As desired, additional surface active agent can be added after polymerization is complete to form the fabric treating composition, or the full amount of surface active agent can be added prior to carrying out the polymerization. The coppolymer is then adjusted to the desired alkaline pH and solids level, and other additives can be included.
The fabric treating shampoo composition of the present invention is applied to the rug or carpeting and is worked into the surface with a brush, sponge or the like. The treated fabric is then permitted to dry and upon drying, a substantially continuous film appears to form around the individual fibers. These films are relatively hard and brittle. Generally, the treated fabric will be brushed or vacuumed to remove the displaced soil and any loose residue from the composition. The treated fabric exhibits a high degree of resistance to resoiling which is characteristically different from fabrics treated with prior art compositions.
The fabric treating compositions of this invention may be packaged in any suitable container. They may be pressurized and made available in this form by means of the addition of a suitable propellant to the composition. Any propellant which can self-pressurize the composition and serve as the means for dispensing it from its container is suitable, including liquified gaseous propellants or inert compressed gases. The preferred propellants are liquidfied, normally gaseous propellants such as the known hydrocarbon and halogenated hydrocarbon propellants. The preferred normally gaseous hydrocarbon propellants include the aliphatic saturated hydrocarbons such as propane, butane, isobutane, and isopentane; the preferred halogenated hydrocarbons include chlorodifiuoromethane, difluoroethane, dichlorodifiuoromethane, and the like. Mixtures of two or more propellants can be used. The propellant is desirably utilized in an amount sufiicient to expel the entire contents of the containers. In general, the propellant will be from about 5.0% to about 15.0%, preferably about 6.5% to about 10.0% by weight of the total composition. Pressurized forms of the compositions will generally be expelled from the container in the form of a thick, creamy foam. Non-pressurized compositions can be supplied as a concentrate to be diluted with water or as a fully constituted composition.
The following examples are given to illustrate embodiments of the invention as it is presently preferred.
It Will be understood that these examples are illustrative and the invention is not to be considered restricted thereto except as indicated in the appended claims.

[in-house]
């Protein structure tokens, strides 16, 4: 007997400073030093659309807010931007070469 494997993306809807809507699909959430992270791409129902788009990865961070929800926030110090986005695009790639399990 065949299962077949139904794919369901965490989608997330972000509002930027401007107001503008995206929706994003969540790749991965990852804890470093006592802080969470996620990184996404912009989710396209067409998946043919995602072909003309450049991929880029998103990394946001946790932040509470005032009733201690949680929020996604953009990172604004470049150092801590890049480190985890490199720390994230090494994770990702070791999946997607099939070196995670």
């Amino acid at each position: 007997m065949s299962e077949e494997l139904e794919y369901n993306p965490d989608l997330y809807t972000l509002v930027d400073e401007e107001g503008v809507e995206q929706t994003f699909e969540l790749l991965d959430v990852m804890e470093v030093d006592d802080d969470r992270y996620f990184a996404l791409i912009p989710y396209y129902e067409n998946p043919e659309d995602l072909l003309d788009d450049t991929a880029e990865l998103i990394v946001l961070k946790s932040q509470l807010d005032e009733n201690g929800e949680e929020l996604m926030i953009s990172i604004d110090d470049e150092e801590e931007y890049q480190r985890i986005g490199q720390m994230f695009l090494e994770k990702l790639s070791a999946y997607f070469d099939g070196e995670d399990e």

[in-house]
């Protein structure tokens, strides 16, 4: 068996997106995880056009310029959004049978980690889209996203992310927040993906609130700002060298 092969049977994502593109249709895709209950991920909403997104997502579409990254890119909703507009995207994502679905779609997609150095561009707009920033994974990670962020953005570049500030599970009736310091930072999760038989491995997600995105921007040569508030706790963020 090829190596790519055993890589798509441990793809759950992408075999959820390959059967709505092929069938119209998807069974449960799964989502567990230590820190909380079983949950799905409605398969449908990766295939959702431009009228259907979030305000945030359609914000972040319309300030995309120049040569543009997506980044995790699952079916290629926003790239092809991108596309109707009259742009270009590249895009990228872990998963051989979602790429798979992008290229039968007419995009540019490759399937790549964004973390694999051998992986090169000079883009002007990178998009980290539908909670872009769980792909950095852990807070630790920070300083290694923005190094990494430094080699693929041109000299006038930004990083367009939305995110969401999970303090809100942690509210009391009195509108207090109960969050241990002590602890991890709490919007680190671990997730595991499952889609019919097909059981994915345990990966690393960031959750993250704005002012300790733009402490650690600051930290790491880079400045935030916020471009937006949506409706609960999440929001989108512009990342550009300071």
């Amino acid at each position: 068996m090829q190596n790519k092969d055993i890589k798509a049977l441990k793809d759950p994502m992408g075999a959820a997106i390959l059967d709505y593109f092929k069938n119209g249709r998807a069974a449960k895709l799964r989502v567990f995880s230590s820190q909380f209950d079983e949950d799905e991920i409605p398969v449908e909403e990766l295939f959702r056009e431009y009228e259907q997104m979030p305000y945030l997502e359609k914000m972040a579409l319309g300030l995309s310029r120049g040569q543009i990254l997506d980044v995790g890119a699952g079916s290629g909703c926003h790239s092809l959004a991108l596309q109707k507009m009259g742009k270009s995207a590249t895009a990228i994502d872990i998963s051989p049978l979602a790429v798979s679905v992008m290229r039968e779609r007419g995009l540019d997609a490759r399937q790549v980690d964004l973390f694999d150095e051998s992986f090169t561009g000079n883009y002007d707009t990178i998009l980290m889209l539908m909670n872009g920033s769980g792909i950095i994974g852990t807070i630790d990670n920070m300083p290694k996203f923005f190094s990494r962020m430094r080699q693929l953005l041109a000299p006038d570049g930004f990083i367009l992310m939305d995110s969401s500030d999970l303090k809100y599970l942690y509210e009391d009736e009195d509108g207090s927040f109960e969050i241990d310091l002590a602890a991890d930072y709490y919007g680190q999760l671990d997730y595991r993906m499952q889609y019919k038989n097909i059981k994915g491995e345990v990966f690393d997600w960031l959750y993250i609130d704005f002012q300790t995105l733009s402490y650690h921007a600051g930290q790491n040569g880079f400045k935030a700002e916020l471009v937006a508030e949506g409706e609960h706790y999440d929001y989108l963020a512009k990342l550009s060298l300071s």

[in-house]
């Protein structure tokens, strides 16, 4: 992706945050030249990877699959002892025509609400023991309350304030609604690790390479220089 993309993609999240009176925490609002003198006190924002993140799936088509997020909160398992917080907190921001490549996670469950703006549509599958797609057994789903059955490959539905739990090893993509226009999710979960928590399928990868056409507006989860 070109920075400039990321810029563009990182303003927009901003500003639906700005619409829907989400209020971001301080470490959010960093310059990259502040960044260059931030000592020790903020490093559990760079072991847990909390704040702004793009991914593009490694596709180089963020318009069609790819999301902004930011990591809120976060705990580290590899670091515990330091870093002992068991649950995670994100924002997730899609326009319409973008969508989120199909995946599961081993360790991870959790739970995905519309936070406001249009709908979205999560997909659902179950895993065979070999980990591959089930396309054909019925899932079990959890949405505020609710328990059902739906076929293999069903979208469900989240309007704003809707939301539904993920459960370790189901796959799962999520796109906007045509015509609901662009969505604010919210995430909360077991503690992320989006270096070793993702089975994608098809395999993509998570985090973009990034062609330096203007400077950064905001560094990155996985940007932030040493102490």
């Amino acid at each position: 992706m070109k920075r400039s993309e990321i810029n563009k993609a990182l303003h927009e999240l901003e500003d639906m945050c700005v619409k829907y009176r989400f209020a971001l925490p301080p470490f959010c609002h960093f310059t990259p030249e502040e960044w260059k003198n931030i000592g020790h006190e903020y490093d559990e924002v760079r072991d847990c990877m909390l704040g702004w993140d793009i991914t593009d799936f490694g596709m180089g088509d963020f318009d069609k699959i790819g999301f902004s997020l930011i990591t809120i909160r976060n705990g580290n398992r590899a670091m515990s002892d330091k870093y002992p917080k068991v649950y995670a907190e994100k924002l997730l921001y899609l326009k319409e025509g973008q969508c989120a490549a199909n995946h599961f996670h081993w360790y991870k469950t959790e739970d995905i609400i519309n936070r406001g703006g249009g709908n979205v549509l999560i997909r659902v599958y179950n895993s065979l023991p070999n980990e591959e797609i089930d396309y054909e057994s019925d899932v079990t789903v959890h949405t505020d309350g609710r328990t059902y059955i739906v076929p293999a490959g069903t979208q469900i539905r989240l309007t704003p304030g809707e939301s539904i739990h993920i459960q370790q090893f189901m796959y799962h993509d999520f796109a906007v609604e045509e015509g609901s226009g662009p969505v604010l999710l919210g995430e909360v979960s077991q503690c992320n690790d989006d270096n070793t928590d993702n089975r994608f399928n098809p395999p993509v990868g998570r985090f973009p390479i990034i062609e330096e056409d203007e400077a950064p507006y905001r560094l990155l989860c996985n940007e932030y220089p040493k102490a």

EXAMPLE I A copolymer suitable for use in a fabric treating composition is prepared as follows:
G. Styrene 180.0 Methacrylic acid 120.0 Bromotrichloromethane (BTCM) 6.0 Sodium lauryl sulfate 9.0 Ammonium persulfate 3.0 Water (distilled) 1785.0
This composition is prepared by heating the sodium lauryl sulfate in water to C. under a nitrogen gas blanket in a reactor equipped with a stirring mechanism. The ammonium persulfate is first added and then the blend of monomers and BTCM are slowly added over a period of forty minutes. The reaction mixture is then maintained at reaction temperature for one hour and then cooled.
EXAMPLE II A copolymer suitable for use in a fabric treating composition is prepared according to the procedures of Example I as follows:
EXAMPLE III Fabric treating compositions are prepared as follows:
30% aqueous solution. 1 Sufficient amount to adjust the pH to 9.
Each of the compositions is tested for appearance loss as follows. Two identical white, short pile nylon carpet pieces of carpet are cleaned, one with composition A and the other with composition B and conditioned 24 hours at room temperature and 80% room humidity. The pieces of carpet are then artificially soiled and vacuumed and readings are taken on the Hunter Laboratory Reflectometer and are 62.12 and 60.39 for compositions A and B, respectively. With these readings together with visual inspection, it is apparent that both compositions are very effective. The Hunter Reflectometer is useful for corroborating the difference between samples in a given series when a degree of difference may be difiicult to establish from visual observation alone.
EXAMPLE IV An intermediate composition is prepared containing the following:
Percent Styrene/iso-butyl acrylate/methacrylic acid copolymer (55/10/35) 6.417 Sodium lauryl sulfate 1 12.188
Sodium N-lauroyl sarcosinate 6.094 Cetyl alcohol 0.962 Formaldehyde (37%) 0.150 Disodium phosphate 0.588 Water (distilled) 73.601 Ammonia 1 30% aqueous solution. 1 Sufficient amount to adjust the pH to 9.0.